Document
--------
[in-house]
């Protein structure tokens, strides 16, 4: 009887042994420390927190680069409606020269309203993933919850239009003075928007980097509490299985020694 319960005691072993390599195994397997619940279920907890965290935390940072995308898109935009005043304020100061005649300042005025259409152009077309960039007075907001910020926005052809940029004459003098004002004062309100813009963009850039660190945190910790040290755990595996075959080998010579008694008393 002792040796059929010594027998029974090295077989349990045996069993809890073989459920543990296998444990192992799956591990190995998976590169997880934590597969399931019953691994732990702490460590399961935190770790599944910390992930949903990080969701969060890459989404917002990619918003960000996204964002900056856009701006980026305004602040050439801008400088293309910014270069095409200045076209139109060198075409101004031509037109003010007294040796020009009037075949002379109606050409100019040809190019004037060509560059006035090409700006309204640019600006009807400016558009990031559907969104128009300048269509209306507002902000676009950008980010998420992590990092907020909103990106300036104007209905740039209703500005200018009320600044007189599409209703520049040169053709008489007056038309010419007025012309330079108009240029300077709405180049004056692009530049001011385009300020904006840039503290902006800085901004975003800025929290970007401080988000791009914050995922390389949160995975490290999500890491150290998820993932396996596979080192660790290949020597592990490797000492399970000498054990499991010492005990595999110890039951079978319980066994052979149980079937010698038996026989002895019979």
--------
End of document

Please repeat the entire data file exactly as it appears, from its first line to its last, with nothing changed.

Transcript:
[in-house]
């Protein structure tokens, strides 16, 4: 009887042994420390927190680069409606020269309203993933919850239009003075928007980097509490299985020694 319960005691072993390599195994397997619940279920907890965290935390940072995308898109935009005043304020100061005649300042005025259409152009077309960039007075907001910020926005052809940029004459003098004002004062309100813009963009850039660190945190910790040290755990595996075959080998010579008694008393 002792040796059929010594027998029974090295077989349990045996069993809890073989459920543990296998444990192992799956591990190995998976590169997880934590597969399931019953691994732990702490460590399961935190770790599944910390992930949903990080969701969060890459989404917002990619918003960000996204964002900056856009701006980026305004602040050439801008400088293309910014270069095409200045076209139109060198075409101004031509037109003010007294040796020009009037075949002379109606050409100019040809190019004037060509560059006035090409700006309204640019600006009807400016558009990031559907969104128009300048269509209306507002902000676009950008980010998420992590990092907020909103990106300036104007209905740039209703500005200018009320600044007189599409209703520049040169053709008489007056038309010419007025012309330079108009240029300077709405180049004056692009530049001011385009300020904006840039503290902006800085901004975003800025929290970007401080988000791009914050995922390389949160995975490290999500890491150290998820993932396996596979080192660790290949020597592990490797000492399970000498054990499991010492005990595999110890039951079978319980066994052979149980079937010698038996026989002895019979």